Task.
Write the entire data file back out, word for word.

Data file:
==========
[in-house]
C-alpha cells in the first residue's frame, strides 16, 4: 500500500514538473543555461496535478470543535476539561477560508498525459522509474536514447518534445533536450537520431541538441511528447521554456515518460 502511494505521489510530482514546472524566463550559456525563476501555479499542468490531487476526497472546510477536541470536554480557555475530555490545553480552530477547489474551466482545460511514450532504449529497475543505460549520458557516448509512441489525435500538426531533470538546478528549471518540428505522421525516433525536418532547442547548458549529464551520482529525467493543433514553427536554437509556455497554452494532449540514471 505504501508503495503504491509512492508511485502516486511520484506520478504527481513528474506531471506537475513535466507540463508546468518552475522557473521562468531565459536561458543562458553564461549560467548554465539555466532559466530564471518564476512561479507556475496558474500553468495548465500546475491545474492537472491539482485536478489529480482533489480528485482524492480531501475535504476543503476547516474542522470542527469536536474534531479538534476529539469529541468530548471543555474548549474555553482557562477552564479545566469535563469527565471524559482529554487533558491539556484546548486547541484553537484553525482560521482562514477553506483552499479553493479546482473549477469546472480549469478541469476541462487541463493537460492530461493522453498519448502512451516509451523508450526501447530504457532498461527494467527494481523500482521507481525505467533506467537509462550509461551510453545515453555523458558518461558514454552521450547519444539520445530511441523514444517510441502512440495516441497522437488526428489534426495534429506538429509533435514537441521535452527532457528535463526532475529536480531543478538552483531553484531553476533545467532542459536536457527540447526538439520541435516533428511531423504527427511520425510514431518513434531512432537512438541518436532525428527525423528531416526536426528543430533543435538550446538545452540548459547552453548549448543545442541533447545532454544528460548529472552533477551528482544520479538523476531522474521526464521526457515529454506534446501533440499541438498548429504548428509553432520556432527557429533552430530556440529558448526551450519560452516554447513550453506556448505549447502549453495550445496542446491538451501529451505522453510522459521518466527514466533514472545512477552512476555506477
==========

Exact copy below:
[in-house]
C-alpha cells in the first residue's frame, strides 16, 4: 500500500514538473543555461496535478470543535476539561477560508498525459522509474536514447518534445533536450537520431541538441511528447521554456515518460 502511494505521489510530482514546472524566463550559456525563476501555479499542468490531487476526497472546510477536541470536554480557555475530555490545553480552530477547489474551466482545460511514450532504449529497475543505460549520458557516448509512441489525435500538426531533470538546478528549471518540428505522421525516433525536418532547442547548458549529464551520482529525467493543433514553427536554437509556455497554452494532449540514471 505504501508503495503504491509512492508511485502516486511520484506520478504527481513528474506531471506537475513535466507540463508546468518552475522557473521562468531565459536561458543562458553564461549560467548554465539555466532559466530564471518564476512561479507556475496558474500553468495548465500546475491545474492537472491539482485536478489529480482533489480528485482524492480531501475535504476543503476547516474542522470542527469536536474534531479538534476529539469529541468530548471543555474548549474555553482557562477552564479545566469535563469527565471524559482529554487533558491539556484546548486547541484553537484553525482560521482562514477553506483552499479553493479546482473549477469546472480549469478541469476541462487541463493537460492530461493522453498519448502512451516509451523508450526501447530504457532498461527494467527494481523500482521507481525505467533506467537509462550509461551510453545515453555523458558518461558514454552521450547519444539520445530511441523514444517510441502512440495516441497522437488526428489534426495534429506538429509533435514537441521535452527532457528535463526532475529536480531543478538552483531553484531553476533545467532542459536536457527540447526538439520541435516533428511531423504527427511520425510514431518513434531512432537512438541518436532525428527525423528531416526536426528543430533543435538550446538545452540548459547552453548549448543545442541533447545532454544528460548529472552533477551528482544520479538523476531522474521526464521526457515529454506534446501533440499541438498548429504548428509553432520556432527557429533552430530556440529558448526551450519560452516554447513550453506556448505549447502549453495550445496542446491538451501529451505522453510522459521518466527514466533514472545512477552512476555506477